Composer: John Harbison
Performers: The Cantata Singers & Ensemble
New World Records
This is the first recording of one of John Harbison’s most important works, Four Psalms, which was commissioned to celebrate the fiftieth anniversary of the founding of the state of Israel. The composer describes Four Psalms as follows: "[It] opens with a prelude for mezzo-soprano and orchestra, a prayer composed by Amemar in 454 A.D., which states the major themes of the piece, both musical and philosophical … There follow four psalms, in Hebrew, alternating with the voices, in English, of people now living. The psalm settings employ fully developed forms—march, antiphon, passacaglia, and aria—suggested by the majesty and mystery of the Hebrew language. In contrast, the contemporary voices are set within brief inventions, their form echoing the momentary illuminations granted to those reflecting upon their own time." The other work, Emerson, is an a cappella setting of an extract from Emerson’s philosophical prose. Stunning performances and a must-have disk.
Homage to Haydn / Triumph of St Joan
Composer: Norman Dello Joio
Performer(s): Slatkin, Louisville Orch
American composer Norman Dello Joio turned 91 in January and this re-issue of two of his significant works shows that his music is wearing well. Perhaps, a little too neo-classic or "accessible" for some modern sensibilities, Dello Joio's unique compositional fusion of American popular music, jazz, Italian opera and the liturgical music of the Catholic church has an elegance that transcends the label of easy listening. Two wonderful works by Dello Joio are featured on this First Edition release: the stirring, widely acclaimed Louisville Orchestra commission, Triumph of St. Joan Symphony, which debuted with Martha Graham as dance soloist, and his Homage to Haydn, an jubilant tribute that reflects Dello Joio’s studies with Paul Hindemith.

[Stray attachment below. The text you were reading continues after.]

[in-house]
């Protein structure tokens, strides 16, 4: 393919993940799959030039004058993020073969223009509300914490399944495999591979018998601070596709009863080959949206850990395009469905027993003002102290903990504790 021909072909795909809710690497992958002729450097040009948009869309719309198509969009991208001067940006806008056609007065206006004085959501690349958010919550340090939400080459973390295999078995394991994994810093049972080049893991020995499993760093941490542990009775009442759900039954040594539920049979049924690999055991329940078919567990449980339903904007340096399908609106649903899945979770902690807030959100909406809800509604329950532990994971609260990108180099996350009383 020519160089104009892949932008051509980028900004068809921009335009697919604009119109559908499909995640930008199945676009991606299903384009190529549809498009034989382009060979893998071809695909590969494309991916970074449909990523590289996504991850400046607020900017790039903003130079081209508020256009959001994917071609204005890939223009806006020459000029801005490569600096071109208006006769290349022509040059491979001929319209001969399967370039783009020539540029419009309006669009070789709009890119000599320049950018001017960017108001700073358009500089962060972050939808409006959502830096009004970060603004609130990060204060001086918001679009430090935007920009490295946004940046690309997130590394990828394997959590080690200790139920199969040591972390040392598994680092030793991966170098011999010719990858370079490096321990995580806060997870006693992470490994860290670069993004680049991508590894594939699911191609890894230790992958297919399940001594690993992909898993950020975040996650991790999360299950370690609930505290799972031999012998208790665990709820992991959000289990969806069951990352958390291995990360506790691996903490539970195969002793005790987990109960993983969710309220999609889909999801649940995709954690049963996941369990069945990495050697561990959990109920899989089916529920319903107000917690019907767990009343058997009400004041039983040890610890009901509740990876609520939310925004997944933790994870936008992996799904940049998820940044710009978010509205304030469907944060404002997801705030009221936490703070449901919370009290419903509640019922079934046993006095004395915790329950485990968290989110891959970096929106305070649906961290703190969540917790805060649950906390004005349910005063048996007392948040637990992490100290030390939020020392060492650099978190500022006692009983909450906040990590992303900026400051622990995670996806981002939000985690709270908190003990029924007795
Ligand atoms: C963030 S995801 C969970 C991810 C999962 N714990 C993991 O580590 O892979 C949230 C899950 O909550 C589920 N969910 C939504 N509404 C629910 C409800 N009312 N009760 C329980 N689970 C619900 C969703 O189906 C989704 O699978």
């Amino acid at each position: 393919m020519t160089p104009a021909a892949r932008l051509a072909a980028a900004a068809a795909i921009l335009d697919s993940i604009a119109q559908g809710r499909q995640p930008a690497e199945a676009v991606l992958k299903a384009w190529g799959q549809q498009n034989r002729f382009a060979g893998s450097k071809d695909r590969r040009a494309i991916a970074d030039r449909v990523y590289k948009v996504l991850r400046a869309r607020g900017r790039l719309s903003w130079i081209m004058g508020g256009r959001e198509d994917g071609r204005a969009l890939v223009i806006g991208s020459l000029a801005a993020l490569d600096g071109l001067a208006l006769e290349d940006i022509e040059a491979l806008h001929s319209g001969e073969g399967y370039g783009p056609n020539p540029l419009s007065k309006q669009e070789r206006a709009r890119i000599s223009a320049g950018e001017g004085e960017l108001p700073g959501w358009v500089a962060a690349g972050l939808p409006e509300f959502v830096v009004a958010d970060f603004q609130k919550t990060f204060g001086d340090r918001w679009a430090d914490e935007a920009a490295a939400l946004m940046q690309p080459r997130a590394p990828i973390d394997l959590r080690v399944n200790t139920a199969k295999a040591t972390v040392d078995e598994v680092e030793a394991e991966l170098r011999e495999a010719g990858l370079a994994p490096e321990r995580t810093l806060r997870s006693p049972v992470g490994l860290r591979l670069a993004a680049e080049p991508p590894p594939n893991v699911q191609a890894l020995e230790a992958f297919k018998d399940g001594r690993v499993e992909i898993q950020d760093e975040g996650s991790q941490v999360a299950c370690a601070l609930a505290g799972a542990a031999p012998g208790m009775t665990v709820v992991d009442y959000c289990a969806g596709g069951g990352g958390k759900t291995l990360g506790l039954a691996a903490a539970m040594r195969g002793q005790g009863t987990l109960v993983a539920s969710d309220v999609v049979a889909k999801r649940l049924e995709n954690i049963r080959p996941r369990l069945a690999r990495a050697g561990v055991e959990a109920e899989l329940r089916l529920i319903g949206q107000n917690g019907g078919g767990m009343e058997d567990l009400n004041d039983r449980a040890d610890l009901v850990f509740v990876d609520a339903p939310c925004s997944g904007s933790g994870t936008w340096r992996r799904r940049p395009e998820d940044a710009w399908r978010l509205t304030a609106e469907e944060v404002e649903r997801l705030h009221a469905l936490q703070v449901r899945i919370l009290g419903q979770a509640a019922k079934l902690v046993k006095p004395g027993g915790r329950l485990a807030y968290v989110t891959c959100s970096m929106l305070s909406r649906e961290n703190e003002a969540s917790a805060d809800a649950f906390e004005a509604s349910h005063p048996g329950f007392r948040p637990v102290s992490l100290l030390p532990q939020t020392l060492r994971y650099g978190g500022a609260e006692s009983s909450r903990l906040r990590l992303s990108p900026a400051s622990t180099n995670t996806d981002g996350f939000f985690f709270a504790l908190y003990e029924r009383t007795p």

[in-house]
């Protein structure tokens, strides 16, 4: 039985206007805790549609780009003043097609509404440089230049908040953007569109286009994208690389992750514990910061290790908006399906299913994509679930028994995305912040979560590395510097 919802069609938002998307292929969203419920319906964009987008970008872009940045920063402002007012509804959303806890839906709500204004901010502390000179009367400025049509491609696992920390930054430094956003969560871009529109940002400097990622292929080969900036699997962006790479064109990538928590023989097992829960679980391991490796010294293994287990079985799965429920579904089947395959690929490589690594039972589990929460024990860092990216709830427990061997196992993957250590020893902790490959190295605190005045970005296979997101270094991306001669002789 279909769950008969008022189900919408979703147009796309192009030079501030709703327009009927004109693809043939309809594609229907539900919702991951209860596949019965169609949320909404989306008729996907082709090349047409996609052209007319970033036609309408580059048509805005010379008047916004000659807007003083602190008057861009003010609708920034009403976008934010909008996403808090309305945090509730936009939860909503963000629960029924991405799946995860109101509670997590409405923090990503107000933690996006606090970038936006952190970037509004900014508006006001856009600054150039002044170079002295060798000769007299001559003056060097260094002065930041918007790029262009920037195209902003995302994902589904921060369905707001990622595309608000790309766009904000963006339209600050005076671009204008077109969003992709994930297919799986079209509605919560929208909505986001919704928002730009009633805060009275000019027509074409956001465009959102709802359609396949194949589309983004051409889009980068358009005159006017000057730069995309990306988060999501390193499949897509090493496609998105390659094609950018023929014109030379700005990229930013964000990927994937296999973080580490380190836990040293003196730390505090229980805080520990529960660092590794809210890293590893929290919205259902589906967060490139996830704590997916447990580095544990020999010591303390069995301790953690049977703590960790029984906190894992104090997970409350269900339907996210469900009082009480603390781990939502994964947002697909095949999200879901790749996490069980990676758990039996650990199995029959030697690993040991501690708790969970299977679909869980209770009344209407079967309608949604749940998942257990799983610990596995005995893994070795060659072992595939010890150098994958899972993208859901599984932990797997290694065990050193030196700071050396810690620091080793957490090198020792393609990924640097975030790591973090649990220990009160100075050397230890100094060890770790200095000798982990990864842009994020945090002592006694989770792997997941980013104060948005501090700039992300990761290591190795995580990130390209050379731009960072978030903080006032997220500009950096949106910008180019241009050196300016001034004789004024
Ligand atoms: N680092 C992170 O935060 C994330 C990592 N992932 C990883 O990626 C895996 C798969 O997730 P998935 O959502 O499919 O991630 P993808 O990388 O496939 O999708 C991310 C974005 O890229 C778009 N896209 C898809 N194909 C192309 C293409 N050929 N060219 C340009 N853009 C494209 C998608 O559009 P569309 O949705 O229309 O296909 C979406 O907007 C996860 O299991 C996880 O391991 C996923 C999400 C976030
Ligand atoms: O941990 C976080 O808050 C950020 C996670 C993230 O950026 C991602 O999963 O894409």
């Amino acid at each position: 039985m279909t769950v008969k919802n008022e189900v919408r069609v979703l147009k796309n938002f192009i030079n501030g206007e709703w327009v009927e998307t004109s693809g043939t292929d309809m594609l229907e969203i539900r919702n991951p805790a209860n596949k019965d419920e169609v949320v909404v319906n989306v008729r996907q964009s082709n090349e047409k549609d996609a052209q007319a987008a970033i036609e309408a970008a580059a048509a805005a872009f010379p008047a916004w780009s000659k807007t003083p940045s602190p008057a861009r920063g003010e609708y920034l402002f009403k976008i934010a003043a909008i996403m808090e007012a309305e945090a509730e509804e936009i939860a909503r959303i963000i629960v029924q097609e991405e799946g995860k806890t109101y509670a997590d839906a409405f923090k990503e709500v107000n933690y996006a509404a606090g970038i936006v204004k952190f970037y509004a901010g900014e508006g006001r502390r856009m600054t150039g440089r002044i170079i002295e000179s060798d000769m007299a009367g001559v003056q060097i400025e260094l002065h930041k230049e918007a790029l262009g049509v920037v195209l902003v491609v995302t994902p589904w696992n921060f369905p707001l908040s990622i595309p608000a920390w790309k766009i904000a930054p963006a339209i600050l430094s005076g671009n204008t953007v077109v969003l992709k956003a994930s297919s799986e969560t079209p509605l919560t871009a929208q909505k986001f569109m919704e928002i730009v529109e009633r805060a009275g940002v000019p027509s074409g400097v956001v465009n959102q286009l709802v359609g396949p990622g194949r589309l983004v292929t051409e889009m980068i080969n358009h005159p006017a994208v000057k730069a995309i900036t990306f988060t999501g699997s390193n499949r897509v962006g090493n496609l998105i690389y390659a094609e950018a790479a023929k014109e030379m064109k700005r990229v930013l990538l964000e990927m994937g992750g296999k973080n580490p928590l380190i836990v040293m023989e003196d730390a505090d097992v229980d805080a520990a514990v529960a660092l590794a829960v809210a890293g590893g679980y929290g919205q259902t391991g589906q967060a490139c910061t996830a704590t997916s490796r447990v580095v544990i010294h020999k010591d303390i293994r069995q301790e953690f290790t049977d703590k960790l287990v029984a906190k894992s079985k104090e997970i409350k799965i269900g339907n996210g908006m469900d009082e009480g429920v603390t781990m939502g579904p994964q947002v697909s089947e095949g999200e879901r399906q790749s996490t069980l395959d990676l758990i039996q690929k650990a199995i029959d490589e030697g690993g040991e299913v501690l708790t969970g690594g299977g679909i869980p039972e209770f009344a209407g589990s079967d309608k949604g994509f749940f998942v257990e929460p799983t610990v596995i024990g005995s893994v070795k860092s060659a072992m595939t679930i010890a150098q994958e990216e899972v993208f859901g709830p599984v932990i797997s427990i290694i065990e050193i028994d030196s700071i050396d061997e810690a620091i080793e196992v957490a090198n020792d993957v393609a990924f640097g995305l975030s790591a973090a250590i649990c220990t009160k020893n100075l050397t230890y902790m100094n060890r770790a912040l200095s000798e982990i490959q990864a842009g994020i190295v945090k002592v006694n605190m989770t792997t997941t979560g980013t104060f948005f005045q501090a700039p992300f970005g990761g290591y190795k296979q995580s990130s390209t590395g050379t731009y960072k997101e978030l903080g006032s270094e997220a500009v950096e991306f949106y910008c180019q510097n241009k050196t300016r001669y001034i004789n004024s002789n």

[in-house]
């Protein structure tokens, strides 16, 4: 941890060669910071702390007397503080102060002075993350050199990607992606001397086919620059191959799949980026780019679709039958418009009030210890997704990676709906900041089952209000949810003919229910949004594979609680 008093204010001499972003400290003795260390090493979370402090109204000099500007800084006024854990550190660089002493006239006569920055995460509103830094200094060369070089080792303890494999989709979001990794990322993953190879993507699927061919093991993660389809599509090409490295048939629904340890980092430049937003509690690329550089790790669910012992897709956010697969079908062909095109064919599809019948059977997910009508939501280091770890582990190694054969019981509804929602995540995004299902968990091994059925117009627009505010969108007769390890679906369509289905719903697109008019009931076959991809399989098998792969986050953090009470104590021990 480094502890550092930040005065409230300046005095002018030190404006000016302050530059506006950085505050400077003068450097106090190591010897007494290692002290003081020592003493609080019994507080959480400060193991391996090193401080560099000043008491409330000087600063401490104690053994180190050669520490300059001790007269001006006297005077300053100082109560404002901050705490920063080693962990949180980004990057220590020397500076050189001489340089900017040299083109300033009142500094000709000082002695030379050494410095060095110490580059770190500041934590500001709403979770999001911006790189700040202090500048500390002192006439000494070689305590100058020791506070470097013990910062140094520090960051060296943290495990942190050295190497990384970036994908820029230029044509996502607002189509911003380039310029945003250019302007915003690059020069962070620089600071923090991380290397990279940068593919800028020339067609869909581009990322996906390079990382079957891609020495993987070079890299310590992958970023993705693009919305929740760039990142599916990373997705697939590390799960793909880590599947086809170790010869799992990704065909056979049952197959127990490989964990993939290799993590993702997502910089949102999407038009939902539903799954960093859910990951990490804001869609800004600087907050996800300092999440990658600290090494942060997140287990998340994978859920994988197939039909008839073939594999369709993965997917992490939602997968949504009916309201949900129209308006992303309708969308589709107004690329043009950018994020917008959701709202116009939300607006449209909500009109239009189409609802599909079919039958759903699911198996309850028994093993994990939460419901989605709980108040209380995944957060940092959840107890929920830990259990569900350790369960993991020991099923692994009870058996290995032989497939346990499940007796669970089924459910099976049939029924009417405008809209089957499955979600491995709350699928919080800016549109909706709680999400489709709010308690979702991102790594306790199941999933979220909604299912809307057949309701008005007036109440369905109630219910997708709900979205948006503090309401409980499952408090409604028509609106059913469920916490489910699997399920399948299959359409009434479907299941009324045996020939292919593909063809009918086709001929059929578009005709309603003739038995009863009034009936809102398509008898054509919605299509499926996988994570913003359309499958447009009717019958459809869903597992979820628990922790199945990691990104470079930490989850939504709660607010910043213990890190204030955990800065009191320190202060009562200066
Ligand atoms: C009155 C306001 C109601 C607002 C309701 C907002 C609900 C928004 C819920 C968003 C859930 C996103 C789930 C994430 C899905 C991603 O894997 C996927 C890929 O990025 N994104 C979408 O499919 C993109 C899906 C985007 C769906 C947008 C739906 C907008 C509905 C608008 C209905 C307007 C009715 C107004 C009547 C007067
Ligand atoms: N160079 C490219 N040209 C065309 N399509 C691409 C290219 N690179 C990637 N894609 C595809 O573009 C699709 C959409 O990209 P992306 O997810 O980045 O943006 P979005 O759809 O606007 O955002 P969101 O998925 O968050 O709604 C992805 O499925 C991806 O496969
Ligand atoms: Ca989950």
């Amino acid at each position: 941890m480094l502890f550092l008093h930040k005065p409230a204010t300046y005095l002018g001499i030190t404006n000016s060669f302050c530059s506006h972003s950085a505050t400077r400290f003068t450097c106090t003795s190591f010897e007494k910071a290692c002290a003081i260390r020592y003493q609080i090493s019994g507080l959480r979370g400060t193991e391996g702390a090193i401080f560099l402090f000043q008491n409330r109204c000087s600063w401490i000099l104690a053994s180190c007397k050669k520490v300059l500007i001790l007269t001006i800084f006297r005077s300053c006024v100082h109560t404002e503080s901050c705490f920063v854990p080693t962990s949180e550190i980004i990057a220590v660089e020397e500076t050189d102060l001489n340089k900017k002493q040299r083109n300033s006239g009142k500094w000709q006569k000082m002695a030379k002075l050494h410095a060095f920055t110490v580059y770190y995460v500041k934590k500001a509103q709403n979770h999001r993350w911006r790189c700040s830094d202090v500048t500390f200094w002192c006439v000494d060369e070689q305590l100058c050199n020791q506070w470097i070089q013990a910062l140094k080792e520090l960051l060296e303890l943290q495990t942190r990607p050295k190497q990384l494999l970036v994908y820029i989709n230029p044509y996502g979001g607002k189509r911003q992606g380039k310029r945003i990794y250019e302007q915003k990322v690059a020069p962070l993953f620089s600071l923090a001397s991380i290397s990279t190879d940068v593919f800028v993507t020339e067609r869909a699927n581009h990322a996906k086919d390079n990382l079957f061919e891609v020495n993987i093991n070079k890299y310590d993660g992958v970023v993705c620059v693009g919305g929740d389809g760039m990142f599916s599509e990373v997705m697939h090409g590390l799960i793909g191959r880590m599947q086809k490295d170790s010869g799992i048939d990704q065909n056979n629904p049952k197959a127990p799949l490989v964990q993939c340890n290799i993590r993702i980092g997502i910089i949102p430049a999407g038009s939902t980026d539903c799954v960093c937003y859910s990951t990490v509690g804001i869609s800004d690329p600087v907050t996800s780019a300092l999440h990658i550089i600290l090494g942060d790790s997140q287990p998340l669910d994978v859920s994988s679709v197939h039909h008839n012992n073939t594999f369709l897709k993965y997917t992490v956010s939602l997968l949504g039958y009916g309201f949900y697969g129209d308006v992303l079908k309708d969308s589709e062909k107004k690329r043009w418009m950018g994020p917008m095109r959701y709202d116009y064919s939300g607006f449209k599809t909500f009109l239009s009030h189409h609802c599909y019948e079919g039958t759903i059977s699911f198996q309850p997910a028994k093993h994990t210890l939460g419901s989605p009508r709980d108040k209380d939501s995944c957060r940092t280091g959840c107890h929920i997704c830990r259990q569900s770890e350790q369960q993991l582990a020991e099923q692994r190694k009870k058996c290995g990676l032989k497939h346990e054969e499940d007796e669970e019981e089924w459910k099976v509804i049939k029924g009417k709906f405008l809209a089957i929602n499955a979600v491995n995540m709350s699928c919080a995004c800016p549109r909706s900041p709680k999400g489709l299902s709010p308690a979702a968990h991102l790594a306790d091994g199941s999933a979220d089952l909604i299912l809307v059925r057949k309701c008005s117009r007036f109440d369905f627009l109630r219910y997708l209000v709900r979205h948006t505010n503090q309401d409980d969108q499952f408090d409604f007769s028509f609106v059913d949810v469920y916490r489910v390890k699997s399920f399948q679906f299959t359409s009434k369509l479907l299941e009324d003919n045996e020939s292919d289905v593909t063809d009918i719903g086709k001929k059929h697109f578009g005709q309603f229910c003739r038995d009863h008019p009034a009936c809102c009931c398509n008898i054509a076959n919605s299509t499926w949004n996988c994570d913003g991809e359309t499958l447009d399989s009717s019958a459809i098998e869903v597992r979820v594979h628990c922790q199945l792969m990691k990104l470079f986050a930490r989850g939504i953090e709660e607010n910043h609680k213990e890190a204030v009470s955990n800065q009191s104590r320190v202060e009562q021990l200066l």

Composer: Fazýl Say
Conductor: Muhai Tang, Eliahu Inbal
Performer: Fazil Say, Laurent Korcia
The Turkish pianist Fazýl Say has built a formidable reputation for himself through a string of first-rate recordings of Mozart, Bach, Gershwin and Stravinsky. This time around, Say demonstrates that he is also a composer of considerable talent. The title piece, Black Earth for solo piano, is based on a Turkish folksong, in which Say, evoking the saz, a Turkish traditional instrument, simultaneously plays the keys and the strings inside the piano, producing an otherworldly sound. Say's compositions are hardly classical--more like Keith Jarrett with a dynamite hook-- but these are daring and exciting performances.
Performer(s): Anonymous 4
Harmonia Mundi Franc
Anonymous 4 turns from the medieval repertoire to explore the roots of American sacred music. Developed in Toni Morrison’s Atelier program at Princeton in spring 2003, American Angels includes songs of redemption and glory from the time of the American Revolution to the present day: 18th-century psalm settings from rural New England, 19th-century shape-note and camp revival songs from the rural South, and some of the nation’s best-loved gospel songs. Drawing from collections including “The Southern Harmony,” and “The Sacred Harp,” - the album explores the beauty and power of early American sacred music and the relatively obscure form of a cappella choral singing known as Sacred Harp.
Performer(s): Mihaela Martin, Kuchar, Nat'l So Ukraine
It takes a lot of virtuosity to keep Khachaturian's demanding Violin Concerto afloat and the Romanian violinist, Mihaela Martin, does a masterful job. Her version is less daring, say, than that of, David Oistrakh, to whom the piece is dedicated, but she skillfully navigates the bristling outer movements and pours her soul into the elegaic central movement. Among recent versions this holds it own with the very best.